“If the Euro fails, then Europe fails”. So said Angela Merkel, the German Chancellor. This is what we have been hearing from pundits and experts for weeks now. Predictions of economic Armageddon if the eurozone breaks up have been aired ad nauseam by politicians and experts.
Commentators and journalists hardly ever ask the two most important questions. Why? How?
The Euro as the currency of seventeen diverse countries with their different cultures, lifestyles, traditions, tax and spend regimes is dead. The sooner we realise that, the better it will be for everyone. Research by the Centre for Economic and Business Research (CEBR) predicts a rosier future after a short sharp shock of eurozone collapse.
In an article in the Telegraph, headlined “Collapse of the Euro will help Britain”, the conclusions of the research are presented as:
Britain will be better off in five years’ time if the eurozone breaks up than if the single currency survives the debt crisis, research suggests today. The disorderly break-up of the euro would mean a short, sharp economic shock and probably a recession, but would be followed by a quicker return to strong economic growth, according to the Centre for Economics and Business Research. The economists also predict that break-up would free many eurozone members from the deficit-cutting austerity policies that threaten to subdue their growth for years.
The article quotes the research thus:
If it [the eurozone] breaks up the immediate pain is much more intense, but then there is a more stable basis and we would expect that within about 30 months growth will actually be faster than if the eurozone survives in its current form.
I am no economist, but this analysis makes a lot of sense to me and probably to most people in Europe. In the absence of cogent explanations to the contrary from politicians who have invested a lot of capital in the Euro, and are influenced by self serving institutions and lobbyists, I believe the CEBR conclusions.
The clash between democratic ideals and the straight jacket of the Euro is succinctly put in this scenario by Jackie Ashley in the Guardian:
David Cameron and George Osborne have resigned. They did their best, but were unable to carry support, even in the Tory party, for the devastating attacks on pensions and living standards the markets demand. To prevent a British default, Reginald Pinstripe-Grey, formerly chief economist of Megabank in New York, is to be installed in the Lords as acting prime minister, leading a Government of Unity and Patriotism. In London, representatives from the EU and German “advisers” will sit alongside the truncated cabinet. British MPs have been warned that any attempt to resist the extreme austerity measures by parliamentary vote will result in the final collapse of the British economy, and anarchy. No elections will be held in the meantime. Orwellian fantasy? The plot of an unlikely TV drama? For many voters in Greece, and Italy too – despite joy at the disappearance of the idiotic Berlusconi – this effective suspension of democracy feels all too here-and-now.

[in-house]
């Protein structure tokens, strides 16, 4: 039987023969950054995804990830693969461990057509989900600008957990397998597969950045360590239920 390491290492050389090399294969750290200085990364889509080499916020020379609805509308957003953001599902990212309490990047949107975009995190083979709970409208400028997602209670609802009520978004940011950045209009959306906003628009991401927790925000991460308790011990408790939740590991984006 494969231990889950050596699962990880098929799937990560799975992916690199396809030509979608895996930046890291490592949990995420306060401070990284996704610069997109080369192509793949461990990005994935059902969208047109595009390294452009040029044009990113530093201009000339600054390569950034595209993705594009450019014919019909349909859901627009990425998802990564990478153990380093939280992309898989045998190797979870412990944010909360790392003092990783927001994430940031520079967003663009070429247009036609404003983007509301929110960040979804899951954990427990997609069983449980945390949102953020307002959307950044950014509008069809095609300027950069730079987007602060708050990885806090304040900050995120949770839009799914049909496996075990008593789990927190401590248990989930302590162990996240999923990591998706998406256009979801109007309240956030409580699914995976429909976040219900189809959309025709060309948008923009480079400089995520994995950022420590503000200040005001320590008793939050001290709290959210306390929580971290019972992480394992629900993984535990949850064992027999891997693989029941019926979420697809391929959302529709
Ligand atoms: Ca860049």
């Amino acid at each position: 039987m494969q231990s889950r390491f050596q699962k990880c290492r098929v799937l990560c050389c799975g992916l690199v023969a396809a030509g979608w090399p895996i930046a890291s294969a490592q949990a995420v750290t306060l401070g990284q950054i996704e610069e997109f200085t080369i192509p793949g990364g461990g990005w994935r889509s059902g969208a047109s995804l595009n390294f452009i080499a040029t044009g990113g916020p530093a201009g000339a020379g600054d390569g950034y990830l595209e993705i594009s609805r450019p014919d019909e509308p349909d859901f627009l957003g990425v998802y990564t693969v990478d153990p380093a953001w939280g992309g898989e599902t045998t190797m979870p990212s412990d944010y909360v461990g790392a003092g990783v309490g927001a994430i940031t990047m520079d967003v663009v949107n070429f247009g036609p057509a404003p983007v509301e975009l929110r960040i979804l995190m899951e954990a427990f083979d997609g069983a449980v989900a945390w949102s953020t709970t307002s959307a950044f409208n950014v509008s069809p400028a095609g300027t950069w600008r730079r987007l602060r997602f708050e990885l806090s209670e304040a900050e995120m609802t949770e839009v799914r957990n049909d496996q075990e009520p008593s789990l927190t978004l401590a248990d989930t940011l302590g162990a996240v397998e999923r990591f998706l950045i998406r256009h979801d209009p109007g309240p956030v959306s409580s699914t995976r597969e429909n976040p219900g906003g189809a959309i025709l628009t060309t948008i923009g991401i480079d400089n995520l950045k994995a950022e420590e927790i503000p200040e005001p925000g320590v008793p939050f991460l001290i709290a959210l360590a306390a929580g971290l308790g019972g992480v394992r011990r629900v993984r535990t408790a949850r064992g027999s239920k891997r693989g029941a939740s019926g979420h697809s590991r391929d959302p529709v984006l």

What is happening in Italy and Greece could well be repeated in Portugal, Spain…etc. The position of the British government is curious and contradictory. Having congratulated itself for staying out of the eurozone, British politicians, nevertheless, urge other countries to save the Euro. If it is right for Britain to be out of the euro, surely it is right for other countries to ditch it.
It is one thing for people to enact measures through democratically elected politicians, it is quite another to be told to swallow a medicine that is causing a lot of pain by leaders of other countries and unelected bodies such as the ECB, financiers, and the IMF.
The remarks by Angela Merkel would be more accurate if turned on their head. The austerity and hardships imposed on people to save the Euro are leading to disharmony, division and hostility between the peoples of Europe. This is the opposite to the European ideals of unity under the banner of freedom, democracy and human rights. Now Mrs. Merkel, these are ideals worth fighting for, not the Euro.